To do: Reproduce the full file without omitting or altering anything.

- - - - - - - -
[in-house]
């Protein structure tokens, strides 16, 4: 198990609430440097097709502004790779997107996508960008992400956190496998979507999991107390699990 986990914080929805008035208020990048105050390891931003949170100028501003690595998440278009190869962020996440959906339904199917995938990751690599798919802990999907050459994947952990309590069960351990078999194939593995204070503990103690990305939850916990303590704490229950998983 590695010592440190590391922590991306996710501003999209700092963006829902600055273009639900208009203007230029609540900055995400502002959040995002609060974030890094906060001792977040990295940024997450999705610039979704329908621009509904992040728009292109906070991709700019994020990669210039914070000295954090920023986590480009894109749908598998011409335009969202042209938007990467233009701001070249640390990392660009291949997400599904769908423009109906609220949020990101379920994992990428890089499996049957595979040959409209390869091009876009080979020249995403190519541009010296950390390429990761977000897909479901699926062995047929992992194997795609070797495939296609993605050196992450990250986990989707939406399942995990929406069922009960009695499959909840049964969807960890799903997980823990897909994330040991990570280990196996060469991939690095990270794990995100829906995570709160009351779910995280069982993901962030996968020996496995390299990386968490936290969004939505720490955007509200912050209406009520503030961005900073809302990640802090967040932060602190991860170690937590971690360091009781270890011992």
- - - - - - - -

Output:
[in-house]
């Protein structure tokens, strides 16, 4: 198990609430440097097709502004790779997107996508960008992400956190496998979507999991107390699990 986990914080929805008035208020990048105050390891931003949170100028501003690595998440278009190869962020996440959906339904199917995938990751690599798919802990999907050459994947952990309590069960351990078999194939593995204070503990103690990305939850916990303590704490229950998983 590695010592440190590391922590991306996710501003999209700092963006829902600055273009639900208009203007230029609540900055995400502002959040995002609060974030890094906060001792977040990295940024997450999705610039979704329908621009509904992040728009292109906070991709700019994020990669210039914070000295954090920023986590480009894109749908598998011409335009969202042209938007990467233009701001070249640390990392660009291949997400599904769908423009109906609220949020990101379920994992990428890089499996049957595979040959409209390869091009876009080979020249995403190519541009010296950390390429990761977000897909479901699926062995047929992992194997795609070797495939296609993605050196992450990250986990989707939406399942995990929406069922009960009695499959909840049964969807960890799903997980823990897909994330040991990570280990196996060469991939690095990270794990995100829906995570709160009351779910995280069982993901962030996968020996496995390299990386968490936290969004939505720490955007509200912050209406009520503030961005900073809302990640802090967040932060602190991860170690937590971690360091009781270890011992």